DeSantis announces bonuses of up to $5,000 for new Florida correctional officer hires
On Wednesday morning, Governor Ron DeSantis and the Florida Department of Corrections (FDC) announced incentives for correctional officer new hires, including hiring bonuses up to $5,000.
“As so many cities and states choose to disrespect, degrade and defund the work of law enforcement, we want Florida to continue valuing our men and women of law enforcement today, tomorrow and for generations to come,” said Governor Ron DeSantis.
In a press release, DeSantis states that his office has prioritized initiatives to recruit and reward high quality officers, especially corrections officers.
“These new bonuses, effective immediately, will help support public safety positions within the Florida Department of Corrections,” he said.
Effective immediately new bonus offered, detailed below:
$3,000 new hire bonus for all new correctional officers
$1,000 hiring bonus for correctional officers to join high vacancy institutions
$1,000 hiring bonus for certified correctional officer applicants
Beginning January, 2022, state correctional officers starting salary will be raised to $38,750 (an increase of 16%).
In addition to an increase in correctional officer salary, all current state correctional officers will receive a one-time $1,500 bonus, and state probation officers will receive a $3,000 bonus December 2021.
Okaloosa raises awareness to end human trafficking in our local area
On Tuesday, the Okaloosa Board of County Commissioners supported an effort to raise awareness to end human trafficking in our area with a proclamation that supports educating the public on spotting the warning signs of human trafficking and reporting it to the authorities.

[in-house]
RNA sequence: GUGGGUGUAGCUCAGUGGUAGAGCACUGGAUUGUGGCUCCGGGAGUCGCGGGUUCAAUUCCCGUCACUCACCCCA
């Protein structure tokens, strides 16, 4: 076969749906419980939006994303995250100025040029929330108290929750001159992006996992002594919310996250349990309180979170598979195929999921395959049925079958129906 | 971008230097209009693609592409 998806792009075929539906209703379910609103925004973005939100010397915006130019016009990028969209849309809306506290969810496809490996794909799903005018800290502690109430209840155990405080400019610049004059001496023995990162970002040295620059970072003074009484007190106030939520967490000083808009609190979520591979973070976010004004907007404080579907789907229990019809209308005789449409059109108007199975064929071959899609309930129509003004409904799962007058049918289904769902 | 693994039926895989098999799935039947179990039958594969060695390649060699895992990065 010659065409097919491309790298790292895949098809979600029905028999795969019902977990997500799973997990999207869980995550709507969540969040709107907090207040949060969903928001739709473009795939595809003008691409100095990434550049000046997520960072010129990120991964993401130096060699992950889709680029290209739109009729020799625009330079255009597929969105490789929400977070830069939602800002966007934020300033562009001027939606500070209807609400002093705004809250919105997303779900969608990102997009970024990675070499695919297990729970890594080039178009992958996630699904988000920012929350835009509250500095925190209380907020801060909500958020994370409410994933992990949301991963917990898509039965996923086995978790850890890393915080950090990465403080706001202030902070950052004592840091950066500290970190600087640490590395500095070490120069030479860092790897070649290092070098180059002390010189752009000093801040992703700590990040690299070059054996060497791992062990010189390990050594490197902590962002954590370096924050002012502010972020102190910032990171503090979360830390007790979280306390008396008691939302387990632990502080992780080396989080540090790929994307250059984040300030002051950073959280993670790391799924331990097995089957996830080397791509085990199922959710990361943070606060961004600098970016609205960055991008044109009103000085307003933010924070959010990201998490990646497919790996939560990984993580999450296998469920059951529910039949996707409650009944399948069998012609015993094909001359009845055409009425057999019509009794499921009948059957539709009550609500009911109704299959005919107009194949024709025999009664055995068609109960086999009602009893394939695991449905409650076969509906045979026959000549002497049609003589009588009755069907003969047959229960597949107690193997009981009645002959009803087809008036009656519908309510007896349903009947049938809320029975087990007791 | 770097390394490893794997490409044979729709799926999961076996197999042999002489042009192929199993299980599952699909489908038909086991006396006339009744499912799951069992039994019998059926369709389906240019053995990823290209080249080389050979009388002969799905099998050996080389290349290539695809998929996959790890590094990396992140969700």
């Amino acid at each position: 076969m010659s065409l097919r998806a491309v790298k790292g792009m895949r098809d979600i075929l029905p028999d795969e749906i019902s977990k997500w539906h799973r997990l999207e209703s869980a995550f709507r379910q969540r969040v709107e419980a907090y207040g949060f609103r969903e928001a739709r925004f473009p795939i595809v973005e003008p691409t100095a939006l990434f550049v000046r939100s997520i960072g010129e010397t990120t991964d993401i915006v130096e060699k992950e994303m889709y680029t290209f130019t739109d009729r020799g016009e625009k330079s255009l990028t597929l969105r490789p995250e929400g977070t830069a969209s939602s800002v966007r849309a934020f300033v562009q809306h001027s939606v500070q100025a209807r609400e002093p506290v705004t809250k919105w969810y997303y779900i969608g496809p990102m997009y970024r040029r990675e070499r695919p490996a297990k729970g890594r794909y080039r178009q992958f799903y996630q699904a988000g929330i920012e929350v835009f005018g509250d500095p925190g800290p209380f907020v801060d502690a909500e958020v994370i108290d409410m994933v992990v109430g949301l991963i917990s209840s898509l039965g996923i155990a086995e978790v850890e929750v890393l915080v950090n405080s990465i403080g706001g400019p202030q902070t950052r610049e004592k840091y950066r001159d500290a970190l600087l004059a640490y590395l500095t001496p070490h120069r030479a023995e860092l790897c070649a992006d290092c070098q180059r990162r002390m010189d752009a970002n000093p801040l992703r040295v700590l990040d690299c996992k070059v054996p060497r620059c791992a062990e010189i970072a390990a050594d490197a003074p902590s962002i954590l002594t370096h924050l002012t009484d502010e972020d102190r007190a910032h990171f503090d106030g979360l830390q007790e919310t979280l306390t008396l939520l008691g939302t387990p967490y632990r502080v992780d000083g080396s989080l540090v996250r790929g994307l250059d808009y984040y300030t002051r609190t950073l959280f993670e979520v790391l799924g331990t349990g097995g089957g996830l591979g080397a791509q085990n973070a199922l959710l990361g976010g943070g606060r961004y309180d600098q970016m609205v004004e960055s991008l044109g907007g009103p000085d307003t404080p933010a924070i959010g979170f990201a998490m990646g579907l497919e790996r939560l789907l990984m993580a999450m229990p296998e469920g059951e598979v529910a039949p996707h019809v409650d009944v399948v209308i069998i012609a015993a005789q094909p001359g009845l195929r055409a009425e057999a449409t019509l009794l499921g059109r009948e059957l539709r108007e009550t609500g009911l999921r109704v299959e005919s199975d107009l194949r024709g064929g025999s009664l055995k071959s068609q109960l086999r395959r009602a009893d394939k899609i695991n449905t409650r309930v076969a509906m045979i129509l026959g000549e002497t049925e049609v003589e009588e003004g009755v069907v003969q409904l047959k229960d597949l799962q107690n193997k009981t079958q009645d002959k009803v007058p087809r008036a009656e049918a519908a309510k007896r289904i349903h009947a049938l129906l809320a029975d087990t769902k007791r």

The Okaloosa County Commission on the Status of Women led a series of meetings with stakeholders from various Okaloosa County women’s organizations and subject matter experts, including the Executive Director of the Florida Alliance to End Human Trafficking to discuss ways to fight human trafficking locally.
Human trafficking involves the use of violence, manipulation, force, fraud, or coercion to obtain some type of labor or commercial sex act.
Things such as language barriers, fear of their traffickers and law enforcement frequently keep victims of any age, race, and gender from seeking help, allowing the perpetuation of human trafficking a hidden crime.
The proclamation states that “human trafficking, a form of modern-day slavery, occurs when people are subjected to sexual exploitation or labor through force, fraud, or coercion.”
Florida continues to rank third in the nation in the number of calls to the National Human Trafficking Hotline.
Industries commonly targeted by human traffickers are located in Okaloosa County as well as along Interstate 10, which has been used as a corridor for human trafficking.
According to the proclamation, victims include children, women, and men with the average age at which a victim is trafficked for commercial sex being between the ages of 12-14.
According to data collected by Polaris, the organization that operates the U.S. National Human Trafficking hotline, 15,222 females were trafficked in 2019, compared to 3,003 males.
“Human trafficking is often ‘hidden in plain sight,’ meaning that a victim may not appear to be subject to exploitation,” states the proclamation. “Captors typically use a strategy of recruitment, manipulation, intimidation, and abuse, causing intense trauma for human trafficking victims and fear keeps them from seeking help. Survivors may never get out unless the community is equipped to detect the warning signs.”
This is why local interventions are important for saving trafficking victims, and dismantling the criminal networks, which are often involved in other types of illicit activities, according to the Okaloosa County Commission on the Status of Women.
The Florida Alliance to End Human Trafficking, in collaboration with the Florida Forensic Institute for Research, Security and Tactics, developed online training to help detect human trafficking, best practices for reporting human trafficking, and interventions and treatment for survivors of human trafficking.
Good news for the residents of Deer Moss Creek in Eastern Niceville: City Manager Lannie Corbin said during the city council meeting on Tuesday that he expects non-potable recycled water to be available to the subdivision by March.
The city is working with the County and Eglin Air Force Base (which owns the land) in order to get the permits and permissions necessary to run reclaimed water piping on the land to the subdivision.